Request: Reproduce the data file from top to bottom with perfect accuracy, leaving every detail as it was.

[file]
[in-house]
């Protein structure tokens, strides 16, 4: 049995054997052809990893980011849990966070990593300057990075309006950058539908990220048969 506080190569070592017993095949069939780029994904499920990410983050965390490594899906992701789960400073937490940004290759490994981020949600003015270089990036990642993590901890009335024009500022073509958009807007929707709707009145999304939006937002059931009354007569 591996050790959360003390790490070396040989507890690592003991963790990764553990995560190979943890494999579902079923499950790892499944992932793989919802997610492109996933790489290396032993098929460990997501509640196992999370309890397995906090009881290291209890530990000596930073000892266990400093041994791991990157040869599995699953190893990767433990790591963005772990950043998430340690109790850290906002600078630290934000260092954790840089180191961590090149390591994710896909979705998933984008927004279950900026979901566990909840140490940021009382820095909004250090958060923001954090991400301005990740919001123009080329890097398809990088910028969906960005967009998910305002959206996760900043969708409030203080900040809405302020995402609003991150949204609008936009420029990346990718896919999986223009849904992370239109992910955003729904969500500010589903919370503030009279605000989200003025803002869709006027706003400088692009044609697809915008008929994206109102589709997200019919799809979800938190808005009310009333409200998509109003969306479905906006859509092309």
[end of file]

[in-house]
């Protein structure tokens, strides 16, 4: 049995054997052809990893980011849990966070990593300057990075309006950058539908990220048969 506080190569070592017993095949069939780029994904499920990410983050965390490594899906992701789960400073937490940004290759490994981020949600003015270089990036990642993590901890009335024009500022073509958009807007929707709707009145999304939006937002059931009354007569 591996050790959360003390790490070396040989507890690592003991963790990764553990995560190979943890494999579902079923499950790892499944992932793989919802997610492109996933790489290396032993098929460990997501509640196992999370309890397995906090009881290291209890530990000596930073000892266990400093041994791991990157040869599995699953190893990767433990790591963005772990950043998430340690109790850290906002600078630290934000260092954790840089180191961590090149390591994710896909979705998933984008927004279950900026979901566990909840140490940021009382820095909004250090958060923001954090991400301005990740919001123009080329890097398809990088910028969906960005967009998910305002959206996760900043969708409030203080900040809405302020995402609003991150949204609008936009420029990346990718896919999986223009849904992370239109992910955003729904969500500010589903919370503030009279605000989200003025803002869709006027706003400088692009044609697809915008008929994206109102589709997200019919799809979800938190808005009310009333409200998509109003969306479905906006859509092309």